The managed migration rules specifically rule out the backdating rule at regulation 26 in one circumstance. This is where the claimant, having become a ‘notified person’ subject to the managed migration process, has not claimed UC by their ‘deadline day’ (ie, the day on which the legacy benefit and tax credit awards end), but does make the UC claim on or before their ‘final deadline’ – ie, the day by which a claim must be made in order for transitional protection to apply. In that specific circumstance, regulation 46(3) of the TP Regulations provides that ‘notwithstanding anything in regulation 26 of the Claims and Payments Regulations...the award is to commence on the deadline day’. So, in this circumstance, even if the claimant could, or could not, make out grounds for ‘backdating’ UC to before the deadline day, the award will begin on that day. It is worth noting that this is the only specific managed migration circumstance in which backdating under regulation 26 is ruled out. So, for example, a claimant subject to managed migration who decides to make their UC claim before their deadline day could at least in theory attempt to backdate their UC award for up to a month (although, if successful, entitlement to legacy benefits and tax credits would also cease from that earlier date4Arts 4(2) and (3) and 5(8)(a) Welfare Reform Act 2012 (Commencement No.9 and Transitional and Transitory Provisions and Commencement No.8 and Savings and Transitional Provisions (Amendment)) Order 2013 No.983; reg 5 UC TP Regulations).
It would also appear that a claimant who does not claim UC until after their final deadline could, if the regulation 26 grounds were made out, backdate their UC award, including potentially (bearing in mind the one-month maximum period) to a date before the final deadline. But, as we will see below, it would appear that even then the final deadline itself would be regarded as missed, so transitional protection would not apply.
Backdating and transitional protection
Straightforwardly, it would seem that where the claim is actually made after the final deadline, backdating of UC under regulation 26 is not capable of securing transitional protection. This is because of the wording (referred to above) of regulation 26 – specifically the fact that it does not actually backdate the date of the claim and instead effectively backdates the commencement of the award. The interaction of this with the rules in the TP Regulations leads to the problem.
The fundamental context here concerns when the claimant has made a ‘qualifying claim’ under the managed migration rules. Only ‘qualifying claims’ can be eligible for transitional protection. The basic rule, at regulation 48 of the TP Regulations, is that a qualifying claim is made ‘where the claim is made on or before the final deadline’. The reference to the date on which ‘the claim is made’ would seem, as a matter of straightforward statutory interpretation, to refer to the specific date on which the claim itself is submitted, and not to any earlier date from which the UC award on that claim may, under regulation 26, begin. In short, here the fact that regulation 26 backdates the award rather than the claim itself would seem to exclude it from establishing the claim as a ‘qualifying claim’.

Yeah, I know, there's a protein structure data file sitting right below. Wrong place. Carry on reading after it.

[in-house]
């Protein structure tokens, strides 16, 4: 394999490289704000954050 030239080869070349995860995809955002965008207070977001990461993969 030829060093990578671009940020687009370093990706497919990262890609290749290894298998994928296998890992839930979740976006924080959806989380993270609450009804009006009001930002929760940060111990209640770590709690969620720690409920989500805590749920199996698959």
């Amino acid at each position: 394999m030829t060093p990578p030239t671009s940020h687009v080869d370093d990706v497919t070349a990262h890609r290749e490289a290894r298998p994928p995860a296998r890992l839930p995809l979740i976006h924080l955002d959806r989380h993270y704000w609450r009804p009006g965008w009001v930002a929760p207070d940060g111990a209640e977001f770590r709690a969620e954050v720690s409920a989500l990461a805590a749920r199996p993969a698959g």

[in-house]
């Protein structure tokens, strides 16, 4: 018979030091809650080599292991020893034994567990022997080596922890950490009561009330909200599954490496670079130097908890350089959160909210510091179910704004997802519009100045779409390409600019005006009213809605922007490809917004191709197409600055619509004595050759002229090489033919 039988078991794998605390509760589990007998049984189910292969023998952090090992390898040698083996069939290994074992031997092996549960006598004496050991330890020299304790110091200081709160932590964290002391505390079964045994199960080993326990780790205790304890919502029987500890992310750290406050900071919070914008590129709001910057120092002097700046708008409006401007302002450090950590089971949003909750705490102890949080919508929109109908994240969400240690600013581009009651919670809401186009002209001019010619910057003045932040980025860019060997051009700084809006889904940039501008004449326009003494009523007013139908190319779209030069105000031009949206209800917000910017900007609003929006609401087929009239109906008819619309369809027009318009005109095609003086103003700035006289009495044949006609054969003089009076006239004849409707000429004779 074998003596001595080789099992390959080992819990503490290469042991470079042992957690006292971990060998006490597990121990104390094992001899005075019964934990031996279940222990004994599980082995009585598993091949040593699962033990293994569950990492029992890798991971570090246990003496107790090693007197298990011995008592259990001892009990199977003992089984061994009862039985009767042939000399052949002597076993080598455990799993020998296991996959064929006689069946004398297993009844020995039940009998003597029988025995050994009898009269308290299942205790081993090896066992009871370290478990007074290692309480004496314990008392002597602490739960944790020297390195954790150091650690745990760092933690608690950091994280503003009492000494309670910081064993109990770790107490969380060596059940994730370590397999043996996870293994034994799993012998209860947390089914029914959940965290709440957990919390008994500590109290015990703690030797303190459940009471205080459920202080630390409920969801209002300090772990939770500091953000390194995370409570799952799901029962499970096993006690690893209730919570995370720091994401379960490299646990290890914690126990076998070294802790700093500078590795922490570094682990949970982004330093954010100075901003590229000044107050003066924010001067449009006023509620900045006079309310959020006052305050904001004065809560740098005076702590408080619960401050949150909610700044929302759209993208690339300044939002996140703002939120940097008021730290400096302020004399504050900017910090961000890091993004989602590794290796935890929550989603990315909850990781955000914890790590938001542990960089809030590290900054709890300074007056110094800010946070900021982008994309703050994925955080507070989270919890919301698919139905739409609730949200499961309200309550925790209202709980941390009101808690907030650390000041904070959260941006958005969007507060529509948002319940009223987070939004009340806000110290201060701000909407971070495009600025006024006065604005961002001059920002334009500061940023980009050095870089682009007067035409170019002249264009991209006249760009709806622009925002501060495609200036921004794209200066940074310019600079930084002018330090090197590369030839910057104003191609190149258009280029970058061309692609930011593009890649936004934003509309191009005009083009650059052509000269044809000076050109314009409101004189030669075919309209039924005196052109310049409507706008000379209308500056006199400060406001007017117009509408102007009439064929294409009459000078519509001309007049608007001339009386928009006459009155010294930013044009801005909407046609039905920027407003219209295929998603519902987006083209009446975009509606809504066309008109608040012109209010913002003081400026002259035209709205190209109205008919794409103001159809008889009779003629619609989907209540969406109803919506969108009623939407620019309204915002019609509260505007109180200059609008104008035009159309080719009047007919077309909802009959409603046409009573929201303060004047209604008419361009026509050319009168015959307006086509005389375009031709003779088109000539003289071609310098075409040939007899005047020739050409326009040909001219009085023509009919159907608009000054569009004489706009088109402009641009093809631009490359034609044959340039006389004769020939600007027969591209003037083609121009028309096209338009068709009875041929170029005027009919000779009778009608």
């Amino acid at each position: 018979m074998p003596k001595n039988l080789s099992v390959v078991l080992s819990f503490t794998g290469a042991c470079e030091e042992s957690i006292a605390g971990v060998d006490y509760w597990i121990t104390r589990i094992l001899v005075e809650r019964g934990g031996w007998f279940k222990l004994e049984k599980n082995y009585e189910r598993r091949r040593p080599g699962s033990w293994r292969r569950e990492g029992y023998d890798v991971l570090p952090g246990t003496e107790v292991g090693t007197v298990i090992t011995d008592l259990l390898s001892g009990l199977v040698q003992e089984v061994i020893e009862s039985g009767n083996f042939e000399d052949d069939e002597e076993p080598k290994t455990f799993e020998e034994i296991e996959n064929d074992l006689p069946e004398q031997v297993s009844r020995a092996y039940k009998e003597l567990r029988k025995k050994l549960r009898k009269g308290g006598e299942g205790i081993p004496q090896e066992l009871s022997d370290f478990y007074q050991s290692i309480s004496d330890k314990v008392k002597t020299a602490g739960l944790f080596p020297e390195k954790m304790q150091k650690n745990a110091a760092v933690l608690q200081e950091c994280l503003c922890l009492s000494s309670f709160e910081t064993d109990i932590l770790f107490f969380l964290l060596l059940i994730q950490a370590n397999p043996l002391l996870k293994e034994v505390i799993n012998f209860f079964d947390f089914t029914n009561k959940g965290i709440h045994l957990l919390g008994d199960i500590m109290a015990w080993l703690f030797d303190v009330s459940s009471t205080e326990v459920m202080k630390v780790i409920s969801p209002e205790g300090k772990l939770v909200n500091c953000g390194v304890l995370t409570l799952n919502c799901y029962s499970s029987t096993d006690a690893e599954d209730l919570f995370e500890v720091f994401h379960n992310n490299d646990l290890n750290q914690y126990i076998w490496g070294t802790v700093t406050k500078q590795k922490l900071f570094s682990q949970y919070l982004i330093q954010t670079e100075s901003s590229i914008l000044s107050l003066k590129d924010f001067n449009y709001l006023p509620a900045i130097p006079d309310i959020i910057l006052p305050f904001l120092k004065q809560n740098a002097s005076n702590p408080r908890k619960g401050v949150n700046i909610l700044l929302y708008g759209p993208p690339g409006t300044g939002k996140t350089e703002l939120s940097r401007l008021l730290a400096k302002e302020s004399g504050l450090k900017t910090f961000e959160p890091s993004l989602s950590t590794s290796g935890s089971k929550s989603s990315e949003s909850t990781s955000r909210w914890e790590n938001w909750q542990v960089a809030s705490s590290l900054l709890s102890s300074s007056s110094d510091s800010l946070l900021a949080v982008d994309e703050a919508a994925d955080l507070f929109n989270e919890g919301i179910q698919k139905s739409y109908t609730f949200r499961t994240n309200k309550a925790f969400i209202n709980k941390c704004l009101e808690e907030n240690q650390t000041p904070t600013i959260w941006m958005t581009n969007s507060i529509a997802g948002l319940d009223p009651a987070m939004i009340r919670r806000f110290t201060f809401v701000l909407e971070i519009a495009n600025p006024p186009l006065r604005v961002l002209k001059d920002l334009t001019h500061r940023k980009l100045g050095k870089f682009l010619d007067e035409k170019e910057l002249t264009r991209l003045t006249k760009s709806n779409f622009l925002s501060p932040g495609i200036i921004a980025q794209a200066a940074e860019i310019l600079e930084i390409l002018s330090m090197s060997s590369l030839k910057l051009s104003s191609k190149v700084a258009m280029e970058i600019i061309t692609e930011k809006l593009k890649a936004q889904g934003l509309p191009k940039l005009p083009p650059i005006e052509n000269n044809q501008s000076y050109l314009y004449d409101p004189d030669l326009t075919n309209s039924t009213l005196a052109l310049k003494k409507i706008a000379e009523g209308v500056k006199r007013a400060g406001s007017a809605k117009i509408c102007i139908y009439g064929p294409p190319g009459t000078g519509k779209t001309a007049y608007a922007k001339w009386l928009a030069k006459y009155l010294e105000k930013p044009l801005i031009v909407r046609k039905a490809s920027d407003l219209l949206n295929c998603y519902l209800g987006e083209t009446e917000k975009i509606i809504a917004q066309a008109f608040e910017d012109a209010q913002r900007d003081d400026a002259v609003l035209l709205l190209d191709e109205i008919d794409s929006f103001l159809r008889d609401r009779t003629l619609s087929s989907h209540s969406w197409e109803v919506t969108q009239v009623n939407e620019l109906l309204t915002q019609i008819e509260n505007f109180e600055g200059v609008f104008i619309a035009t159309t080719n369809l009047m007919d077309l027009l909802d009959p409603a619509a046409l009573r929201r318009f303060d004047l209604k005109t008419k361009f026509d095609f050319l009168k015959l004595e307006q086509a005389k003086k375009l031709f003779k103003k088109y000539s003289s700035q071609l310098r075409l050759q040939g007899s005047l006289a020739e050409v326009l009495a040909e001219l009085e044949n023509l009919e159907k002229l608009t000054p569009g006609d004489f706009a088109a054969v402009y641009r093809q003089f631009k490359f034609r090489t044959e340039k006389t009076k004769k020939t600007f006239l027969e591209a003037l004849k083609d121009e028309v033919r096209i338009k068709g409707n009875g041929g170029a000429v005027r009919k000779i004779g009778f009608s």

Because of that, regarding transitional protection it would also seem to be immaterial (again as a matter of straightforward interpretation) that a person who claims after the final deadline could potentially use regulation 26 to backdate the start of their UC award to before that date. Even though the award might then begin before the final deadline, because the claim itself was made after that date it would seem that transitional protection could not apply.
Something wrong?
The ‘backdating’ rule for UC therefore has a somewhat complex relationship to the managed migration rules. On the one hand, there is no general bar on the rule applying. So, a claimant claiming before their deadline day, or after both that day and their final deadline, could if they wished attempt to use it to backdate the start of their UC award.
On the other hand, there is a specific rule preventing the backdating rule applying where the claim is made after the deadline day but on or before the final deadline. That the award must commence on the deadline day in that circumstance is perhaps not surprising.
But it would also seem, at least as a matter of statutory interpretation, that backdating could not turn a claim made after the final deadline into a ‘qualifying claim’ and, moreover, could therefore not result in the claimant qualifying for transitional protection. It is not yet completely clear if that is the intended result; but early signs are that it is.
Some may consider it perverse that an award that begins before the final deadline, even though as a result of backdating, could not be eligible for transitional protection. It is surely relevant here that backdating is only possible in limited circumstances where the claimant could not reasonably have claimed earlier – for example, because of disability. Other possible circumstances include where the UC online claim system is inoperative. Denial of transitional protection in such circumstances might give rise to questions about discrimination or irrationality. CPAG is interested in these questions.
1     See ‘Calculate Transitional Protection.pdf’ at whatdotheyknow.com/request/calculating_transitional_element »
2     SI 2013 No.380 »
3     SI 2014 No.1230 »
4     Arts 4(2) and (3) and 5(8)(a) Welfare Reform Act 2012 (Commencement No.9 and Transitional and Transitory Provisions and Commencement No.8 and Savings and Transitional Provisions (Amendment)) Order 2013 No.983; reg 5 UC TP Regulations »